Ardor HD Wallet Cryptography

The cryptography behind the Ardor HD wallet implementation

Lior Yaffe
2 min readMar 16, 2020

We at the Jelurida R&D lab wanted to implement HD wallet for Ardor for a long time. However, for a while, we were missing the basic building blocks and the knowledge necessary to develop this feature. Especially since we wanted to make sure not to “role our own cryptography” as is commonly advised. Instead we were looking to reuse prior work as much as possible and rely on existing standards.

More specifically, our problem was that the BIP32 standard for HD wallets used by Bitcoin and Ethereum is tightly coupled to the properties of the Secp256k1 elliptic curve, but Ardor uses elliptic curve cryptography based on Curve25519 which requires a different approach for BIP32 key derivation. More about this in the appendix below.

The breakthrough came when we started working on the Ledger hardware wallet integration. Ledger does not support Curve25519 key derivation but luckily it does support the Ed25519 curve, and as we learned, key pairs generated on Ed25519 can be converted to Curve25519. Once we implemented this key conversion algorithm in the Ardor ledger app, we were able to generate valid Curve25519 key pairs and use them for signing and encryption on the Ledger device.

During the work on Ledger we realized we can take this a step further and leverage the knowledge we gained to implement this key derivation ourselves in software. The great thing about this approach is that we can use the same algorithms used by Ledger itself and make sure we are 1:1 compatible with Ledger at the byte level. The result is a BIP32 software implementation that takes away the risk of rolling our own cryptography and is fully integrated into the Ardor core itself.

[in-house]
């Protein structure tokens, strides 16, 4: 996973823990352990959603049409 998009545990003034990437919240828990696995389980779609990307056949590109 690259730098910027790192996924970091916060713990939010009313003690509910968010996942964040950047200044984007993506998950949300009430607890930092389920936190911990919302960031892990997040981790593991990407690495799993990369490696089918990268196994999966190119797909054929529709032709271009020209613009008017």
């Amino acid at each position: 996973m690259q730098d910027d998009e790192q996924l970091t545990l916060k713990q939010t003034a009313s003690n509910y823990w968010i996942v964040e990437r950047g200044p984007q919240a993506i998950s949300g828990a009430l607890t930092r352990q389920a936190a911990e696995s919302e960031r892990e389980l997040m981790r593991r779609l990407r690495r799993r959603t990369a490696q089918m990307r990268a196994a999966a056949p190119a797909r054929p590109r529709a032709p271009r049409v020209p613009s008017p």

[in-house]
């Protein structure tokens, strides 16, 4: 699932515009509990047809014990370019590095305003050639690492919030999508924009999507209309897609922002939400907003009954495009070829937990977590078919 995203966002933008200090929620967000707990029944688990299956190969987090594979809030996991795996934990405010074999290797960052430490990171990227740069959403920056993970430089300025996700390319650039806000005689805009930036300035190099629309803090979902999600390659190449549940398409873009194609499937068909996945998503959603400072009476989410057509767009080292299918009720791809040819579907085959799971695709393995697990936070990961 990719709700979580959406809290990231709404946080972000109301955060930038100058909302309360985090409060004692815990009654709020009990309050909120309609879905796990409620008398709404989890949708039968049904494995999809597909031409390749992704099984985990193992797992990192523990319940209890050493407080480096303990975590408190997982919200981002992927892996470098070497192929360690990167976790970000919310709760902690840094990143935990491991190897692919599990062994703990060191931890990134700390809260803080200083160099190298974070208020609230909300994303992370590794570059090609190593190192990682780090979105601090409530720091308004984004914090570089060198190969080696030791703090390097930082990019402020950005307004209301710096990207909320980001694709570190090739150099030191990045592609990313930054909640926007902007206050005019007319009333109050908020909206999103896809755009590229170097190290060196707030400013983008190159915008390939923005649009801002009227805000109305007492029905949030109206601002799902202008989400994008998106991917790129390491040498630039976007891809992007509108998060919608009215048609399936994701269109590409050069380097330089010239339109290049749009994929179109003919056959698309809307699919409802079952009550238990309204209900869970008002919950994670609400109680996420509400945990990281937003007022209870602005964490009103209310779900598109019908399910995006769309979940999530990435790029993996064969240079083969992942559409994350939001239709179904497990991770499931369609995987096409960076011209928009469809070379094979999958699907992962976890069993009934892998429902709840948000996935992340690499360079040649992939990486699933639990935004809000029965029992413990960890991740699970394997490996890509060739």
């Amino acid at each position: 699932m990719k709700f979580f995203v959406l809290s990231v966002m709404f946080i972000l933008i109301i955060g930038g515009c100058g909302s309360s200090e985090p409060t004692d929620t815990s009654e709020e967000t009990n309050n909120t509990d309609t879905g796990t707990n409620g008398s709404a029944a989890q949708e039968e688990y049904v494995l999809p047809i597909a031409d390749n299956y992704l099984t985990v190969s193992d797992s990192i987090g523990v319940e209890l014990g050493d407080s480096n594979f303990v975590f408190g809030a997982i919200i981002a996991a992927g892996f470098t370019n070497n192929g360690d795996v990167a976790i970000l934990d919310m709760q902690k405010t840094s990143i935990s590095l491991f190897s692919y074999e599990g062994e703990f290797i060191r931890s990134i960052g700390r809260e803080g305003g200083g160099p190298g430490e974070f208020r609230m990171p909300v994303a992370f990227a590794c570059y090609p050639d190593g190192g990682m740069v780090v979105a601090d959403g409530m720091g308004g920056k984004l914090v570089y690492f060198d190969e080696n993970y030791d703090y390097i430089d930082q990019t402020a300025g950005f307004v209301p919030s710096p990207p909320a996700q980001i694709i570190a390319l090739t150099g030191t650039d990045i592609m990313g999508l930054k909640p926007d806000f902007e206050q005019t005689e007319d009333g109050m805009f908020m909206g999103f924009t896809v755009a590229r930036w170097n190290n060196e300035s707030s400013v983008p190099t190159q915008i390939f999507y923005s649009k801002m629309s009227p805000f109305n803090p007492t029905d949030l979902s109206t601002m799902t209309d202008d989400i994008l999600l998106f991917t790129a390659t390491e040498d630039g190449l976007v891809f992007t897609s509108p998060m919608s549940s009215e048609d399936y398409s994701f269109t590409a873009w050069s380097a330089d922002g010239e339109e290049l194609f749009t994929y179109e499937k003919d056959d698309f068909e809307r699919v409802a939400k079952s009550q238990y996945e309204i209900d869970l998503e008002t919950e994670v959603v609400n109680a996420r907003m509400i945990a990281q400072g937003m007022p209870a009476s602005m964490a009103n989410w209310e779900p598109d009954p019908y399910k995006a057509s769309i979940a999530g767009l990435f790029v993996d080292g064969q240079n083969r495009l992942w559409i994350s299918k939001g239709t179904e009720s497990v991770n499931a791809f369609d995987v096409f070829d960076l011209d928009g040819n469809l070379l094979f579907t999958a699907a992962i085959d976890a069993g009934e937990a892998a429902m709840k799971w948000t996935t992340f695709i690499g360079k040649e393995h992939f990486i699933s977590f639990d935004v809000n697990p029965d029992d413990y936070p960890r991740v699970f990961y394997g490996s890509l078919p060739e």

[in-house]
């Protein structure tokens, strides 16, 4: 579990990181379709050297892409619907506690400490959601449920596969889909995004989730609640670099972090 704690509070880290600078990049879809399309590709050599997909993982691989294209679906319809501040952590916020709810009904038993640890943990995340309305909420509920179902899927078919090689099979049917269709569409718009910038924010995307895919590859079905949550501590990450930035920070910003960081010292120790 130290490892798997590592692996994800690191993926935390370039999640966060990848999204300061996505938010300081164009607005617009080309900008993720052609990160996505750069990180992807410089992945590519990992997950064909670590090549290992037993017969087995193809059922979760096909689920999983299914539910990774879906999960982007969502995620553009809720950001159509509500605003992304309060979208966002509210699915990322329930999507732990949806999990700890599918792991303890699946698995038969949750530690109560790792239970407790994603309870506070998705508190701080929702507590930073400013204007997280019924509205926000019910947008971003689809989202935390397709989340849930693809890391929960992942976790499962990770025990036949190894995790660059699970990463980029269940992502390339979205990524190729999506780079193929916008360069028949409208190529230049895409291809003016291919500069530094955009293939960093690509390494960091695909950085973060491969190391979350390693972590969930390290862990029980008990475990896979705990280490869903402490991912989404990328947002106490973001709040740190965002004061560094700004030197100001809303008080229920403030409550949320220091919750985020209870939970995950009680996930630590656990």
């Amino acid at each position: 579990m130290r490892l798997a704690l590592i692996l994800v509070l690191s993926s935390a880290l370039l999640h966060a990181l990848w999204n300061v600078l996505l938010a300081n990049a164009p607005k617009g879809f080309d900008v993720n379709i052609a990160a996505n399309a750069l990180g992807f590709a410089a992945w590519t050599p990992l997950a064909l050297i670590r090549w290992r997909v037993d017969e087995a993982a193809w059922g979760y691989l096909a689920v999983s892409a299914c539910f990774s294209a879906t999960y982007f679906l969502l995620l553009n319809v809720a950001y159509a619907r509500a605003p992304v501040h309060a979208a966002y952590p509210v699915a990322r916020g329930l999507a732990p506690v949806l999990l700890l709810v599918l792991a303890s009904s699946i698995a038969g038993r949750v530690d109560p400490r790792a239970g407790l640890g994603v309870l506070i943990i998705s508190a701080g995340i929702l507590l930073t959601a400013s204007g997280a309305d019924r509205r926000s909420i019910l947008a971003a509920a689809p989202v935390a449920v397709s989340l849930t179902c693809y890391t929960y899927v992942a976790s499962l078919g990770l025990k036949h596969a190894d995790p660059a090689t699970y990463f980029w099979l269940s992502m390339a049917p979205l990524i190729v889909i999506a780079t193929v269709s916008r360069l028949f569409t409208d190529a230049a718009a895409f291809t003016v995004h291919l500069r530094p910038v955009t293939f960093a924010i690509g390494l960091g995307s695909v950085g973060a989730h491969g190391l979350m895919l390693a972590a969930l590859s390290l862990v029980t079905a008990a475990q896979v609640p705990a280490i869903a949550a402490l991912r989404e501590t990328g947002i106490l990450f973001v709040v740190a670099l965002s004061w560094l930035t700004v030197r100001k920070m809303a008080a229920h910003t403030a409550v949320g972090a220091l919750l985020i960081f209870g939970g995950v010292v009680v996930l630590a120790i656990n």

In my next article I will discuss possible applications of this technology.


Why are we using Curve25519 in the first place? Good question, this was a decision made by the original developer of Nxt, which has some trade-offs.

Curve25519 is a relatively modern curve, it provides 128 bit of security like most other elliptic curves, it is good for generating shared keys necessary for symmetric encryption using AES, we rely on this for message encryption. For digital signatures, Ardor uses the Korean digital signature standard ECKCDSA implemented over Curve25519. Overall Curve25519 has proven to be secure and fast when implemented in Java and even browser based Javascript, it provides good performance even on a Raspberry PI and various mobile devices.

For us, the biggest disadvantage of Curve25519 is that it is less mainstream and is therefore not supported directly by most hardware and software wallets. We intend to help change this in the future.



Lior Yaffe

Co-Founder and Managing Director of Jelurida. Ardor and Nxt core-developer